Medicare Makes House Calls: The “Independent at Home” Project

Posted in Social Security

Medicare is now in its third year of testing their “Independent at Home” project, which was created by the Affordable Care Act. This program provides Medicare’s frailest senior citizen patients, who all suffer from multiple chronic conditions, with house calls by healthcare professionals.

These are Medicare’s most expensive type of patient, because they are often too debilitated or fragile to make the trip into a physician’s office, lab or x-ray facility on a regular basis. The program includes not just visits by physicians and nurses, but also social workers, mobile x-rays and lab work.

On June 18, 2015, Medicare announced that it saved more than $25 million in the first year of the study, because these seniors were able to avoid pricier hospital or emergency room care.

In 2013, Medicare paid for more than 2.6 million customized primary care house call visits, for approximately 8,400 patients, across its 17 programs nationwide. This program was designed to benefit both the patients, who would be able to stay comfortable at home, as well as the physicians. Provided that the physician meets the “Independent at Home” program’s goals, they would qualify for a potential share in government savings. This way, physicians who might lose out on a full day’s worth of in-office patients, and by extension their reimbursements, have a way to supplement their losses on days spent traveling to visit at-home patients.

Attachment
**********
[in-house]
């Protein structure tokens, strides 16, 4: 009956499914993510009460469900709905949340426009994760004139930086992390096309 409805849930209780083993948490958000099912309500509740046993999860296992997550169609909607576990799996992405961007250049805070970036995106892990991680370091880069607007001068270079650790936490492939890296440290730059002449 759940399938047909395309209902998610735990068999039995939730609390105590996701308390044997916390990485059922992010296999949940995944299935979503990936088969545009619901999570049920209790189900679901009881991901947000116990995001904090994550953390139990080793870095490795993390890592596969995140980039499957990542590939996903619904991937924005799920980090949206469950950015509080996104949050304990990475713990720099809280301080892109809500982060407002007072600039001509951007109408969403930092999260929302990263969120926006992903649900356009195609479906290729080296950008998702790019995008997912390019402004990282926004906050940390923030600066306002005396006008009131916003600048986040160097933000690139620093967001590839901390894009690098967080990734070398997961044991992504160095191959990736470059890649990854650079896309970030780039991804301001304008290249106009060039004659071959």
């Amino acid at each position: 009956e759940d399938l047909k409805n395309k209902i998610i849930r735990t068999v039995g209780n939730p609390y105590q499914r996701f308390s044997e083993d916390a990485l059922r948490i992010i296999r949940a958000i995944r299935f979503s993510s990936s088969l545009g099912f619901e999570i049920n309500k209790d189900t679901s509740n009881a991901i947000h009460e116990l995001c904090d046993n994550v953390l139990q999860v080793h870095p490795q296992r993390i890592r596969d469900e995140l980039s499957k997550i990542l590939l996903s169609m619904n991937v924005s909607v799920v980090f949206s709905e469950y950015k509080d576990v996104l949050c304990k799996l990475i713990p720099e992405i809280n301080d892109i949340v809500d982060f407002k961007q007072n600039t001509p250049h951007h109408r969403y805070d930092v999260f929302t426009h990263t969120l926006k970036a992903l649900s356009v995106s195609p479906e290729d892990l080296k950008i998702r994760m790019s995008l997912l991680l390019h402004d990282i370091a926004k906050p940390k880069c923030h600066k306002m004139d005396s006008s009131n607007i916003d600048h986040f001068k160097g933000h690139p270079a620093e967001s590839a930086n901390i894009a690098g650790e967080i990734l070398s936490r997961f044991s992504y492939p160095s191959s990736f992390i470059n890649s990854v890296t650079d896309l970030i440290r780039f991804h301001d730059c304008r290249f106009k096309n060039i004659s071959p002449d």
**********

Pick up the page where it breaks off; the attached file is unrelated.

There is currently pending legislation in Congress to extend the Independent at Home Project for another two years.